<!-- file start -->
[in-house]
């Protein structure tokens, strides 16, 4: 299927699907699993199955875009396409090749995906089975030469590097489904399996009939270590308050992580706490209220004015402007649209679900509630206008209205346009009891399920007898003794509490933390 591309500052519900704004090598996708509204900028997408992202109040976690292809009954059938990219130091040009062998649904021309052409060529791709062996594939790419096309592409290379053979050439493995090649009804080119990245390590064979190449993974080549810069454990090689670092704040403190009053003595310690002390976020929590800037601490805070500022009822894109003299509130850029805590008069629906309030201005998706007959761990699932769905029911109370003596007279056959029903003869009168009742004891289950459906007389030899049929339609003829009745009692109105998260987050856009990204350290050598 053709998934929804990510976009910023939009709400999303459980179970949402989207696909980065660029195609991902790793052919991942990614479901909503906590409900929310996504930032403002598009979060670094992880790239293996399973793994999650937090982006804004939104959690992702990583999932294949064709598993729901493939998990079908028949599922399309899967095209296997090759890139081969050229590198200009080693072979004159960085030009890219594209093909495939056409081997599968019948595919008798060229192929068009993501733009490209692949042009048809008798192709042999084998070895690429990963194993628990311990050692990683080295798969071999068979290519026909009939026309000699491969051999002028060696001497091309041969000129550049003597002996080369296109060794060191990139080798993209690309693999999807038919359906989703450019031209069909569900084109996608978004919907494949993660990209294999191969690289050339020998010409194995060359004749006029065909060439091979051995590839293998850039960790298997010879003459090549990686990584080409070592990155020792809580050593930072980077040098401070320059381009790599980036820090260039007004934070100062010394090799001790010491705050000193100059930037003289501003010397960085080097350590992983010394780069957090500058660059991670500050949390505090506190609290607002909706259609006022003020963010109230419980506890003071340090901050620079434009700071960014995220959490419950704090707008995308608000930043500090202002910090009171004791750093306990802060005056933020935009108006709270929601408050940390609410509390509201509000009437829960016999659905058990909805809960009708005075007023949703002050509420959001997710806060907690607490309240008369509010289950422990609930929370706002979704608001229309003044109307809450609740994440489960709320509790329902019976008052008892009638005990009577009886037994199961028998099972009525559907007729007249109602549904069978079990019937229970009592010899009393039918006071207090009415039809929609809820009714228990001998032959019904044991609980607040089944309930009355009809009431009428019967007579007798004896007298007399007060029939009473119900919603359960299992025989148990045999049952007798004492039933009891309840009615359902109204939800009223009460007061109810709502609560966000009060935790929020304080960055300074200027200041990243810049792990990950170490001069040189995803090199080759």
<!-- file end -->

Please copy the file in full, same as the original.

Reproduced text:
[in-house]
């Protein structure tokens, strides 16, 4: 299927699907699993199955875009396409090749995906089975030469590097489904399996009939270590308050992580706490209220004015402007649209679900509630206008209205346009009891399920007898003794509490933390 591309500052519900704004090598996708509204900028997408992202109040976690292809009954059938990219130091040009062998649904021309052409060529791709062996594939790419096309592409290379053979050439493995090649009804080119990245390590064979190449993974080549810069454990090689670092704040403190009053003595310690002390976020929590800037601490805070500022009822894109003299509130850029805590008069629906309030201005998706007959761990699932769905029911109370003596007279056959029903003869009168009742004891289950459906007389030899049929339609003829009745009692109105998260987050856009990204350290050598 053709998934929804990510976009910023939009709400999303459980179970949402989207696909980065660029195609991902790793052919991942990614479901909503906590409900929310996504930032403002598009979060670094992880790239293996399973793994999650937090982006804004939104959690992702990583999932294949064709598993729901493939998990079908028949599922399309899967095209296997090759890139081969050229590198200009080693072979004159960085030009890219594209093909495939056409081997599968019948595919008798060229192929068009993501733009490209692949042009048809008798192709042999084998070895690429990963194993628990311990050692990683080295798969071999068979290519026909009939026309000699491969051999002028060696001497091309041969000129550049003597002996080369296109060794060191990139080798993209690309693999999807038919359906989703450019031209069909569900084109996608978004919907494949993660990209294999191969690289050339020998010409194995060359004749006029065909060439091979051995590839293998850039960790298997010879003459090549990686990584080409070592990155020792809580050593930072980077040098401070320059381009790599980036820090260039007004934070100062010394090799001790010491705050000193100059930037003289501003010397960085080097350590992983010394780069957090500058660059991670500050949390505090506190609290607002909706259609006022003020963010109230419980506890003071340090901050620079434009700071960014995220959490419950704090707008995308608000930043500090202002910090009171004791750093306990802060005056933020935009108006709270929601408050940390609410509390509201509000009437829960016999659905058990909805809960009708005075007023949703002050509420959001997710806060907690607490309240008369509010289950422990609930929370706002979704608001229309003044109307809450609740994440489960709320509790329902019976008052008892009638005990009577009886037994199961028998099972009525559907007729007249109602549904069978079990019937229970009592010899009393039918006071207090009415039809929609809820009714228990001998032959019904044991609980607040089944309930009355009809009431009428019967007579007798004896007298007399007060029939009473119900919603359960299992025989148990045999049952007798004492039933009891309840009615359902109204939800009223009460007061109810709502609560966000009060935790929020304080960055300074200027200041990243810049792990990950170490001069040189995803090199080759």